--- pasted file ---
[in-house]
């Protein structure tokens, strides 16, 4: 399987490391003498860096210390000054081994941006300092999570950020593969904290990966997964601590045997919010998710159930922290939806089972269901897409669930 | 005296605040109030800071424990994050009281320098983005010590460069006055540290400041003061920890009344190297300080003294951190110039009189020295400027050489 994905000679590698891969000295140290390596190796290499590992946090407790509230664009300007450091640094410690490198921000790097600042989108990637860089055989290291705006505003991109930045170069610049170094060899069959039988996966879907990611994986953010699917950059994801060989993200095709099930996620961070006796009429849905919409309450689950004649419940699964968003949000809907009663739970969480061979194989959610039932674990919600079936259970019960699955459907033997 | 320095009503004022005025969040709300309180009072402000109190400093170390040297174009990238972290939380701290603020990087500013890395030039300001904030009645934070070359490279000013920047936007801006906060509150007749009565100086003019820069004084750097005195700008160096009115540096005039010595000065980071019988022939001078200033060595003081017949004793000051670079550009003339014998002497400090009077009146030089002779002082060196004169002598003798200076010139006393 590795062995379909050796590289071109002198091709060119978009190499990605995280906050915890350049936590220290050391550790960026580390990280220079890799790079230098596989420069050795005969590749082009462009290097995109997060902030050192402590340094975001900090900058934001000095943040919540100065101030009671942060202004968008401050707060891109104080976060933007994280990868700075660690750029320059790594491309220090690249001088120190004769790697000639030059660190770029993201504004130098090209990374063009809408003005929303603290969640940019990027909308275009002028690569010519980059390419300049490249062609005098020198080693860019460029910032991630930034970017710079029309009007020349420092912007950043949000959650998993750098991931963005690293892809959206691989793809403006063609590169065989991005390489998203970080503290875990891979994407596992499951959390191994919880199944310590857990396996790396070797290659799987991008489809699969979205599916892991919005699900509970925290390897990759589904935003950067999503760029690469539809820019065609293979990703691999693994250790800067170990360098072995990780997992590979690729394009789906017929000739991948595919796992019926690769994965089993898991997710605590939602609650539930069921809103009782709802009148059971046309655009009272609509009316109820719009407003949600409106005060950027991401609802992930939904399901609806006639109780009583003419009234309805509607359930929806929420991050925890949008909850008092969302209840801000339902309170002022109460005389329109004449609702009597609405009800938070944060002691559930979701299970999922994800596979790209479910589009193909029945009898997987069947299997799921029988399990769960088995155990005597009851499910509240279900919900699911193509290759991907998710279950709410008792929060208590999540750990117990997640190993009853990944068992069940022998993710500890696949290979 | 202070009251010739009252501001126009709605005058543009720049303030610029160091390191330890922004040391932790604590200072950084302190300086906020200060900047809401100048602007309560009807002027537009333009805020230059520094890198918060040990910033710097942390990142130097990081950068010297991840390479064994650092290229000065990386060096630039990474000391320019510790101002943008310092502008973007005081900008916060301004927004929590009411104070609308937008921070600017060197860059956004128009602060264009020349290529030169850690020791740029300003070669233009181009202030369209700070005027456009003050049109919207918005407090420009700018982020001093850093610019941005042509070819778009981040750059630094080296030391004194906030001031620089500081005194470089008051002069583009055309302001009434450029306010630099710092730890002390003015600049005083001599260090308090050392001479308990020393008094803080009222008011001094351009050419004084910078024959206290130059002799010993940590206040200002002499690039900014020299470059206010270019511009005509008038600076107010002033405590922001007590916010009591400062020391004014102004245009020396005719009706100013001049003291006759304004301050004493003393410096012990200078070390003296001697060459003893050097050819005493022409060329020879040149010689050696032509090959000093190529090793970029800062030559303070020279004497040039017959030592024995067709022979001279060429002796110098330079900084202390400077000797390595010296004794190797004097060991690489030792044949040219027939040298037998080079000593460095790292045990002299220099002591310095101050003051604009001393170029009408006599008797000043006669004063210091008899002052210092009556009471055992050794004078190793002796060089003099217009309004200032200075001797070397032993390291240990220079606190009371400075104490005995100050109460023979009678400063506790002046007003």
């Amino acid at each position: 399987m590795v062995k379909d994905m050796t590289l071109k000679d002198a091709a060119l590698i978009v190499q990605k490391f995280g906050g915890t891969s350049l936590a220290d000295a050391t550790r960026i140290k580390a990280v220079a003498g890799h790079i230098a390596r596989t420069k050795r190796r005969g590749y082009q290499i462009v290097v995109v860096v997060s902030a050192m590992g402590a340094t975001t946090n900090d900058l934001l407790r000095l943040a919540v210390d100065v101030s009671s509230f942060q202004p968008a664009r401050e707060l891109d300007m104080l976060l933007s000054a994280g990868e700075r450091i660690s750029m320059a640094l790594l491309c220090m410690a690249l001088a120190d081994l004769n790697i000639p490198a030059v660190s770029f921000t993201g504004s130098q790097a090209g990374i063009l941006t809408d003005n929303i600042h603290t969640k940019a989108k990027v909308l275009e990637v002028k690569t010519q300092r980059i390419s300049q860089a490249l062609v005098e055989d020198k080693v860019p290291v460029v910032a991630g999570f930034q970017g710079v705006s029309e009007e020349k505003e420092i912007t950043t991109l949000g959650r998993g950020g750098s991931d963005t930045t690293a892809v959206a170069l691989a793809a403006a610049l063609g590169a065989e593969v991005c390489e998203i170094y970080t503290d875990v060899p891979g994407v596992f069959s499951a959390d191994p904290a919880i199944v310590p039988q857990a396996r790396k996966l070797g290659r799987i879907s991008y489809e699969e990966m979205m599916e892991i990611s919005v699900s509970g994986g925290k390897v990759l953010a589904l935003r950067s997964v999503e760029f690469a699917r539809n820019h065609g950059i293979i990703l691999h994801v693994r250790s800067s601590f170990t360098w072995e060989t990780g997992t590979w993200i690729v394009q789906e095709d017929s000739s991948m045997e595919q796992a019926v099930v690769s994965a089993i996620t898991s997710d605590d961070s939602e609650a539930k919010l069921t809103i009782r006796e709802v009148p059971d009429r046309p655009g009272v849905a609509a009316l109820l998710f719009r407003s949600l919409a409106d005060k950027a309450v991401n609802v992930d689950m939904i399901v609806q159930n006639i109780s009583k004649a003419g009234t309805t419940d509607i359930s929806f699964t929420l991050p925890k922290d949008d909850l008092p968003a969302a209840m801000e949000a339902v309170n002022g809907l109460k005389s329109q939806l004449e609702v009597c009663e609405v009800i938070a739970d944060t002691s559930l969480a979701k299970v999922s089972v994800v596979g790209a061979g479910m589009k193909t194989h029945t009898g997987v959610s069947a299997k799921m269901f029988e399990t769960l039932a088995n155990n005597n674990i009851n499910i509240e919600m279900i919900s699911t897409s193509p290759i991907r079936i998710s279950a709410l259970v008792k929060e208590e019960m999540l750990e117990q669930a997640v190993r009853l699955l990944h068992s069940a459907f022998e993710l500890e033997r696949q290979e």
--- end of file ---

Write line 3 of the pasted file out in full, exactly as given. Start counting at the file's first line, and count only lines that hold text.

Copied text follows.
């Amino acid at each position: 399987m590795v062995k379909d994905m050796t590289l071109k000679d002198a091709a060119l590698i978009v190499q990605k490391f995280g906050g915890t891969s350049l936590a220290d000295a050391t550790r960026i140290k580390a990280v220079a003498g890799h790079i230098a390596r596989t420069k050795r190796r005969g590749y082009q290499i462009v290097v995109v860096v997060s902030a050192m590992g402590a340094t975001t946090n900090d900058l934001l407790r000095l943040a919540v210390d100065v101030s009671s509230f942060q202004p968008a664009r401050e707060l891109d300007m104080l976060l933007s000054a994280g990868e700075r450091i660690s750029m320059a640094l790594l491309c220090m410690a690249l001088a120190d081994l004769n790697i000639p490198a030059v660190s770029f921000t993201g504004s130098q790097a090209g990374i063009l941006t809408d003005n929303i600042h603290t969640k940019a989108k990027v909308l275009e990637v002028k690569t010519q300092r980059i390419s300049q860089a490249l062609v005098e055989d020198k080693v860019p290291v460029v910032a991630g999570f930034q970017g710079v705006s029309e009007e020349k505003e420092i912007t950043t991109l949000g959650r998993g950020g750098s991931d963005t930045t690293a892809v959206a170069l691989a793809a403006a610049l063609g590169a065989e593969v991005c390489e998203i170094y970080t503290d875990v060899p891979g994407v596992f069959s499951a959390d191994p904290a919880i199944v310590p039988q857990a396996r790396k996966l070797g290659r799987i879907s991008y489809e699969e990966m979205m599916e892991i990611s919005v699900s509970g994986g925290k390897v990759l953010a589904l935003r950067s997964v999503e760029f690469a699917r539809n820019h065609g950059i293979i990703l691999h994801v693994r250790s800067s601590f170990t360098w072995e060989t990780g997992t590979w993200i690729v394009q789906e095709d017929s000739s991948m045997e595919q796992a019926v099930v690769s994965a089993i996620t898991s997710d605590d961070s939602e609650a539930k919010l069921t809103i009782r006796e709802v009148p059971d009429r046309p655009g009272v849905a609509a009316l109820l998710f719009r407003s949600l919409a409106d005060k950027a309450v991401n609802v992930d689950m939904i399901v609806q159930n006639i109780s009583k004649a003419g009234t309805t419940d509607i359930s929806f699964t929420l991050p925890k922290d949008d909850l008092p968003a969302a209840m801000e949000a339902v309170n002022g809907l109460k005389s329109q939806l004449e609702v009597c009663e609405v009800i938070a739970d944060t002691s559930l969480a979701k299970v999922s089972v994800v596979g790209a061979g479910m589009k193909t194989h029945t009898g997987v959610s069947a299997k799921m269901f029988e399990t769960l039932a088995n155990n005597n674990i009851n499910i509240e919600m279900i919900s699911t897409s193509p290759i991907r079936i998710s279950a709410l259970v008792k929060e208590e019960m999540l750990e117990q669930a997640v190993r009853l699955l990944h068992s069940a459907f022998e993710l500890e033997r696949q290979e």